Theatre review: A Body at Work, La Mama

A dynamite debut solo from Frankie van Kan that delves into the world of strip clubs and sex work.
‘A Body at Work’. Photo: Darren Gill. Two naked bodies lie on top of each other on a simple massage bed with their heads facing the viewer. A red light is illuminating their bodies.

A Body at Work is a performance that offers the type of social commentary that Australian theatre so often avoids. In the capable hands of performer and writer, Frankie van Kan (aka Frankie Valentine), the sometimes shadowy world of strip clubs and sex work is exposed with such a deft touch, it’s impossible to walk away from this performance without a rueful grin plastered across your face. 

There’s a playful, sexual energy to this work, with van Kan accompanied on stage by Daniel Newell, who plays a silent second character, “The Body”. The fact that this role is non-verbal is an excellent trope, used to its full advantage and seemingly speaking to the concept of the “male gaze”.

A Body At Work is also successful in deconstructing any predispositions that one may have towards sex work – at the end of the day, sex work is work. This is a message that van Kan serves to the audience, with no other option otherwise.

With director and luminary Maude Davey on the team and at the helm, the quality of this work is hardly a surprise. The result is nonetheless riveting.

The show’s ability to educate audiences on the downfalls of sex work regulation prior to Victoria’s decriminalisation in 2023 – where workers were required to be registered on a permanent record – should also be commended. This detail formed an important part of the show’s narrative arch and is another mark of its accomplishment. It succeeds in shining a light on the little known “ins and outs” of the industry.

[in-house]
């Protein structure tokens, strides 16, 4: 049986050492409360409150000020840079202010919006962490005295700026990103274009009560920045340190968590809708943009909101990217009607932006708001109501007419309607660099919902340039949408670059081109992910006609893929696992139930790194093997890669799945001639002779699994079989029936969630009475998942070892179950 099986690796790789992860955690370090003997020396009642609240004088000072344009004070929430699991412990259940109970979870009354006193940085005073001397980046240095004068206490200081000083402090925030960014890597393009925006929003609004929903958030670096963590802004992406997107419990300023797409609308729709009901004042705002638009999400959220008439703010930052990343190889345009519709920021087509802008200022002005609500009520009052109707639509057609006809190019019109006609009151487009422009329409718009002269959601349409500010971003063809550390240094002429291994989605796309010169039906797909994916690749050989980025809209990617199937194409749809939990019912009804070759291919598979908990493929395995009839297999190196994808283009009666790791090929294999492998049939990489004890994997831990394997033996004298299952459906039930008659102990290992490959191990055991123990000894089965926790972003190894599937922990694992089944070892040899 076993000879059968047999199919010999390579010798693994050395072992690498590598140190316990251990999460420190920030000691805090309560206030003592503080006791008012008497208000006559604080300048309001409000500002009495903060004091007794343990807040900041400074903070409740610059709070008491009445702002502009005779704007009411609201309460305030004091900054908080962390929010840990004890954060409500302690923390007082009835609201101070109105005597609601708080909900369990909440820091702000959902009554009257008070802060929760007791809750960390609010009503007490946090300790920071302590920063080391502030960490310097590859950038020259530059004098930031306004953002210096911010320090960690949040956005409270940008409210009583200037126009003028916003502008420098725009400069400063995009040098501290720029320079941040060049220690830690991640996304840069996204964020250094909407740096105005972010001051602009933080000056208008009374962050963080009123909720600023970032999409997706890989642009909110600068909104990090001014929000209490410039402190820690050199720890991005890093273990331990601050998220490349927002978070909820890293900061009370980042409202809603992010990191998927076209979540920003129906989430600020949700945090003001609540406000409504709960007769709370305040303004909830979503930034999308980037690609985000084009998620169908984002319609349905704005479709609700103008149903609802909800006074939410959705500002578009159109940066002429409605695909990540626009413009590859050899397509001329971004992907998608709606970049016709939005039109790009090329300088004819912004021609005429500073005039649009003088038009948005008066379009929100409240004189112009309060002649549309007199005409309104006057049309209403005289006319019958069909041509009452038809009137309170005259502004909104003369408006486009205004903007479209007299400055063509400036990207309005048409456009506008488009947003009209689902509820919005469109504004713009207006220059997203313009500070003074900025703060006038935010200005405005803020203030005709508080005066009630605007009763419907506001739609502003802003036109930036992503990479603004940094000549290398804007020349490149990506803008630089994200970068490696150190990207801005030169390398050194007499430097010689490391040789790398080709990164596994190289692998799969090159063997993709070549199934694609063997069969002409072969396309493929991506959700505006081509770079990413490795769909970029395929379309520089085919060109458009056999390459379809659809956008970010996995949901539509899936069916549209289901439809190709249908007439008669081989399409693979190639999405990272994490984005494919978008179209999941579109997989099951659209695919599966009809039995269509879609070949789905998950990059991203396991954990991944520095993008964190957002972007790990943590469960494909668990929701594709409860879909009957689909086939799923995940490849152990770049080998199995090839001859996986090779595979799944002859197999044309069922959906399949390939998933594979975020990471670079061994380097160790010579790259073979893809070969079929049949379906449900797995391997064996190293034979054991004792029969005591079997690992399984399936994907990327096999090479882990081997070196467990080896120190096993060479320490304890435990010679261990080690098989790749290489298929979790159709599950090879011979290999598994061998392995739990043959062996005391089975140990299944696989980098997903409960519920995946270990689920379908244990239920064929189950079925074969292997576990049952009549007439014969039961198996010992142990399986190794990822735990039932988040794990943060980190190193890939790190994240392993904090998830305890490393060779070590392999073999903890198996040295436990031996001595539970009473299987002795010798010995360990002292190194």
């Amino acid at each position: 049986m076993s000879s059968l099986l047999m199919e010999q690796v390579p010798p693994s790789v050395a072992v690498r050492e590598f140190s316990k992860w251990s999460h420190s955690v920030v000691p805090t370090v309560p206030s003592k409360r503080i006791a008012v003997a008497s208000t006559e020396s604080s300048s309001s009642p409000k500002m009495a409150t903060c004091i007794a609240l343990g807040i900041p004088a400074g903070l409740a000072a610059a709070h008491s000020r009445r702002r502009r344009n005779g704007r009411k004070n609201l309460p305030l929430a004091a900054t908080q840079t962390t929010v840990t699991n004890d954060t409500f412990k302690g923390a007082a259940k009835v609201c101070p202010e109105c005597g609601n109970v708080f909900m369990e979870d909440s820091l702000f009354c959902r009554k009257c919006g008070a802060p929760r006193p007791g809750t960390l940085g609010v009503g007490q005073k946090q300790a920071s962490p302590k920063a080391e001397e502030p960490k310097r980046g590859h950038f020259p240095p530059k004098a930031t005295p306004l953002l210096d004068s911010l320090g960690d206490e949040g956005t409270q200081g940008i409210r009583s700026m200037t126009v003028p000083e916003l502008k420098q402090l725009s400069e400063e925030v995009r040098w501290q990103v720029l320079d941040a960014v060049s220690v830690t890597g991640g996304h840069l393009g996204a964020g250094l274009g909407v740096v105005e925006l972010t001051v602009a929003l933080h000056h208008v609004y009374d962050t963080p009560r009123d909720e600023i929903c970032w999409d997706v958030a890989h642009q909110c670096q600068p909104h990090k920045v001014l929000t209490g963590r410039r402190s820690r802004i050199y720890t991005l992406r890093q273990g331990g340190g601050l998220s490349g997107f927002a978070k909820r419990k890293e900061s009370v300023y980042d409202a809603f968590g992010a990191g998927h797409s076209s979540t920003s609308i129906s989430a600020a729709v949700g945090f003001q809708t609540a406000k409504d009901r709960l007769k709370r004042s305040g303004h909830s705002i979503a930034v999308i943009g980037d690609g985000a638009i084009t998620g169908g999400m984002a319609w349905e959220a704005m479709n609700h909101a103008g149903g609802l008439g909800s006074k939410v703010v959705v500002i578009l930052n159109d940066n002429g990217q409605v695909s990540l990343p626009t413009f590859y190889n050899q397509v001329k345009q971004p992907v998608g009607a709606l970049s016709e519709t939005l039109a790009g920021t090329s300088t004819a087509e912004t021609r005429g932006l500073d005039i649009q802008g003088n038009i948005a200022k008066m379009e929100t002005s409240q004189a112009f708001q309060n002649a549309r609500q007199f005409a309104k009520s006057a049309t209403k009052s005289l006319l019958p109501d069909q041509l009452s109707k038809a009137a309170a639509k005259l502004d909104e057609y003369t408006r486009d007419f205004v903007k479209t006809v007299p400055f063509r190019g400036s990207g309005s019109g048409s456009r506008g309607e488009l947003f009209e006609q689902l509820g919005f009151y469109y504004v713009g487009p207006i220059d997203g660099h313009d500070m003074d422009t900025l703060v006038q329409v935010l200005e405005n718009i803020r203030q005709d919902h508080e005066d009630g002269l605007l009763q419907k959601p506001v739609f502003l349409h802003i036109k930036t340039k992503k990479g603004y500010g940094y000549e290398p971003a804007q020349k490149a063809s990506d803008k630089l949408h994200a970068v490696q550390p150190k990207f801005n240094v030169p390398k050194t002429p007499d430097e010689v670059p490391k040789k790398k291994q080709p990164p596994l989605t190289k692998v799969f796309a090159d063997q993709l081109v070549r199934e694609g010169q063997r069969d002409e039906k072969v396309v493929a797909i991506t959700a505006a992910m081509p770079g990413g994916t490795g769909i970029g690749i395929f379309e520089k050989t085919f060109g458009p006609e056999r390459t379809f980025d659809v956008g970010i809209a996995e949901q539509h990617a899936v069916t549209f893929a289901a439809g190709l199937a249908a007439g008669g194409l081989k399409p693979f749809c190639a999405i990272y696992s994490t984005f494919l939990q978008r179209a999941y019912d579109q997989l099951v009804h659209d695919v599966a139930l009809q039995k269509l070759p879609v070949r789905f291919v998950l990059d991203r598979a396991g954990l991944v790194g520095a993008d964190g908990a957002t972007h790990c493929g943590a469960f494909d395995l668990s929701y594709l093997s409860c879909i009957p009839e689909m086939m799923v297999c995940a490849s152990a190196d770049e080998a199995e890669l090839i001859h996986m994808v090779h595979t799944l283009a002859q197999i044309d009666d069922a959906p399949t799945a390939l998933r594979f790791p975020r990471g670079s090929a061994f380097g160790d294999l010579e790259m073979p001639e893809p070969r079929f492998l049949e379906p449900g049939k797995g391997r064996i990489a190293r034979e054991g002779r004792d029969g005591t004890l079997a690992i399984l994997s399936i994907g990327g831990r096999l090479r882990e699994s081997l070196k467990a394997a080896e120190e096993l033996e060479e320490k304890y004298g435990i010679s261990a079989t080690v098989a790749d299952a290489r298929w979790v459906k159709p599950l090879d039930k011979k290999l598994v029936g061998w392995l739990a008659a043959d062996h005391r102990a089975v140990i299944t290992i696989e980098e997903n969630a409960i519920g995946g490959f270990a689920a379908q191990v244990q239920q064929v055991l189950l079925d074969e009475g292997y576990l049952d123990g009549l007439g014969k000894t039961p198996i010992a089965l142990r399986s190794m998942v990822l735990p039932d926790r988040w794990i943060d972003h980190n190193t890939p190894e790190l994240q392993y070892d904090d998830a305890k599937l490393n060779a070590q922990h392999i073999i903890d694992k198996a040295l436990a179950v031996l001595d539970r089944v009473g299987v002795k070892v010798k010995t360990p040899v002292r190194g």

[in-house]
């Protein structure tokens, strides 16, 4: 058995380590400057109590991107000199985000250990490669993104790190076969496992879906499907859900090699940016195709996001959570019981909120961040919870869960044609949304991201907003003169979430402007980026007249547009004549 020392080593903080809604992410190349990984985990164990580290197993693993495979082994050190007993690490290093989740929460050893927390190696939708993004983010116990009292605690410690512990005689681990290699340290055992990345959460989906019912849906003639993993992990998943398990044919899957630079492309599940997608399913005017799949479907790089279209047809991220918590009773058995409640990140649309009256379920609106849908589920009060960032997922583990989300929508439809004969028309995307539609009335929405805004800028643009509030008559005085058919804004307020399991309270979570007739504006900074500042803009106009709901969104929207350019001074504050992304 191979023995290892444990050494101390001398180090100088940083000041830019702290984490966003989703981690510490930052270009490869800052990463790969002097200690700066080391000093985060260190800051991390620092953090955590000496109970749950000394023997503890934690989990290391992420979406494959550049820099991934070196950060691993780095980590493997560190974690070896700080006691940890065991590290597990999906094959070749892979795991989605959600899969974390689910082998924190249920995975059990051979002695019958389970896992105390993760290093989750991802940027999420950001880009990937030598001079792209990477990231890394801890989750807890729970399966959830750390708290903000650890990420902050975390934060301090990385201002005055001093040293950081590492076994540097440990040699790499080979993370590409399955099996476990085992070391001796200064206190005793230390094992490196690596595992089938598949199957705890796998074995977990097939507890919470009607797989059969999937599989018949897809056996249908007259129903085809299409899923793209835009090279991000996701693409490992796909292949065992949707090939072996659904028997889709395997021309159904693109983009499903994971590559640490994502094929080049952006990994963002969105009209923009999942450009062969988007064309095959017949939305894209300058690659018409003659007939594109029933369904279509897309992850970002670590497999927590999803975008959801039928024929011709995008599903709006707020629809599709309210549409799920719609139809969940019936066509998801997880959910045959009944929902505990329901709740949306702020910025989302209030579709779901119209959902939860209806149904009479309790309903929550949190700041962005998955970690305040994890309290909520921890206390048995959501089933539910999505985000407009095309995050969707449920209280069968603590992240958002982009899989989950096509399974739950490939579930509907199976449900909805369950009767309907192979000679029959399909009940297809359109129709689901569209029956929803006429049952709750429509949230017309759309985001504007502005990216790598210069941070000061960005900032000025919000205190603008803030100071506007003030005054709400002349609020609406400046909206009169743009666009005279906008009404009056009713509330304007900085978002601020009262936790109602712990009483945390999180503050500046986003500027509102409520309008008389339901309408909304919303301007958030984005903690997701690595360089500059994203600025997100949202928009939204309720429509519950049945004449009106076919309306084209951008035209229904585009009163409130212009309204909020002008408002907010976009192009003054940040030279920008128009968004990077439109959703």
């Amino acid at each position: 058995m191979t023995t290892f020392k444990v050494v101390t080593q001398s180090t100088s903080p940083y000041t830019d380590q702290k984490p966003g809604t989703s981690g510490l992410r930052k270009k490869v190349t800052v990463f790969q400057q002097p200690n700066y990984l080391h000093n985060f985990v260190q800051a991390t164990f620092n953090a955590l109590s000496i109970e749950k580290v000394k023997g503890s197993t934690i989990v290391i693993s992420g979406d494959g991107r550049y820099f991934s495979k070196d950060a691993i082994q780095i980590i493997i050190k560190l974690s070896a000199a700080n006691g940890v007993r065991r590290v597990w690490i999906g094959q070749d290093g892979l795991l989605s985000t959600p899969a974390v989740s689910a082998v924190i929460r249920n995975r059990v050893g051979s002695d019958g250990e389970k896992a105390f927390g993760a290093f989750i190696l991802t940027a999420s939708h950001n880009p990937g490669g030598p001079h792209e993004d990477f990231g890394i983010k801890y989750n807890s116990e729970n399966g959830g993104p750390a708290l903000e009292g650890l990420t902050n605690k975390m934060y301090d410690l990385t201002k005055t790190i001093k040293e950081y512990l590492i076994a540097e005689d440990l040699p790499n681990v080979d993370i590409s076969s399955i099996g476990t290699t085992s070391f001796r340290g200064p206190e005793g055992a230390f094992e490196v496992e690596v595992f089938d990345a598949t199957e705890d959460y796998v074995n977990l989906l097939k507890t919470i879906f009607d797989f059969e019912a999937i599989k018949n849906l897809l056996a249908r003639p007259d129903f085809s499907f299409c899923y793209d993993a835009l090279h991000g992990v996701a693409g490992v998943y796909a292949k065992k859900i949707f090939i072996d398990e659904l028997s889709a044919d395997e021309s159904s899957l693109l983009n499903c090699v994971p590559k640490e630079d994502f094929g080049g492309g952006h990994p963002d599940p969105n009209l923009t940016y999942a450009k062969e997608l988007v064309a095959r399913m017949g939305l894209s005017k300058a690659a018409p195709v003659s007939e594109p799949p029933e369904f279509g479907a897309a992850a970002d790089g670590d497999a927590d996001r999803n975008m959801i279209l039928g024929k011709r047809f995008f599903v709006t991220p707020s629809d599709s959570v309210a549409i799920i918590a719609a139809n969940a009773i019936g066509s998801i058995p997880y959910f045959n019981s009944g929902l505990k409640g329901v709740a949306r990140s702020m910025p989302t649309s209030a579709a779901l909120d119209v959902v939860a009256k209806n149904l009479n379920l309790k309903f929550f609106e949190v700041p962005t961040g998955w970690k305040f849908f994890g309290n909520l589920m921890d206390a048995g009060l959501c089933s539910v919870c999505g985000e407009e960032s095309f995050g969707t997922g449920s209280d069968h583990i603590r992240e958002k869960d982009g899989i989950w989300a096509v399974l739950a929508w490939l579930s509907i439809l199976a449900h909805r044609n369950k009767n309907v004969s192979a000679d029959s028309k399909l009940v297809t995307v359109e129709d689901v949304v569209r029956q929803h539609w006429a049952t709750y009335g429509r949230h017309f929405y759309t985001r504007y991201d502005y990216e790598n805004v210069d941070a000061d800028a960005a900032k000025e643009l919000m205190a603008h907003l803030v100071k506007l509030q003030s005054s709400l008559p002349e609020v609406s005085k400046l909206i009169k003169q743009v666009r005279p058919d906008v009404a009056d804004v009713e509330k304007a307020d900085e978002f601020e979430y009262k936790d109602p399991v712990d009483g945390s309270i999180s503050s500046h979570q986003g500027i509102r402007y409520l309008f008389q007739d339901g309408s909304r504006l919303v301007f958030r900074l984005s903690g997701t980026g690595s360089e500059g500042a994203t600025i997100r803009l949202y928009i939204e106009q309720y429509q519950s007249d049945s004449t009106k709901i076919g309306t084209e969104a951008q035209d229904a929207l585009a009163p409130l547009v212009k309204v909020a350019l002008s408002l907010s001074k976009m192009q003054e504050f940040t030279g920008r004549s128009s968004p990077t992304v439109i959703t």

Throughout A Body at Work, van Kan’s striking physicality never wavers and the use of water mid-show heightens the experience.

The performance’s only weakness is that, occasionally, the dialogue can be lost under the thumping soundtrack (created by Christian Biko). However, other technical elements are impeccable, including the soundtrack itself, which blends and borrows from popular culture, such as ‘6 Inch’ by Beyoncé. As is the lighting design by Shane Grant, where contrasting washes of pink evoke the atmosphere of the strip clubs in which van Kan performs.

A Body at Work ends, not with a full resolution, but with a pause, indicating that van Kan’s story is still in a state of flux. It holds space for the stories of a group that continues to face marginalisation, even within the queer and broader LGBTQIA+ spaces.

Read: Theatre review: Slippery, The Butterfly Club, Midsumma Festival

It is hard to believe that this is a debut solo work. Make no mistake, A Body at Work is a dynamite piece of theatre. It has sold out the rest of its Midsumma season, and with good reason – the Australian theatre scene can only hope that A Body at Work returns for a second run. 

A Body at Work
Written and performed by Frankie van Kan
Director: Maude Davey 
The Body: Daniel Newell
Composer: Christian Biko 
Lighting design: Shane Grant
Technician: Ellen Perriment

A Body at Work is performing from 27 January to February 4  at La Mama as part of Midsumma Festival 2024.

This review is published under the Amplify Collective, an initiative supported by The Walkley Foundation and made possible through funding from the Meta Australian News Fund.

Jessi Ryan (they/them) has been creating performance and exhibitions for the past 20 years, both locally, nationally and abroad- in this time collaborating with a huge number of artists from a broad cross section of cultural backgrounds. As a journalist they have written for and been published by some of Australia’s leading arts and news editorial across the last 10 years-and was recognised as a finalist for Globe Community Media Award in 2021. Ryan has also taken photos for a number of print and online publications.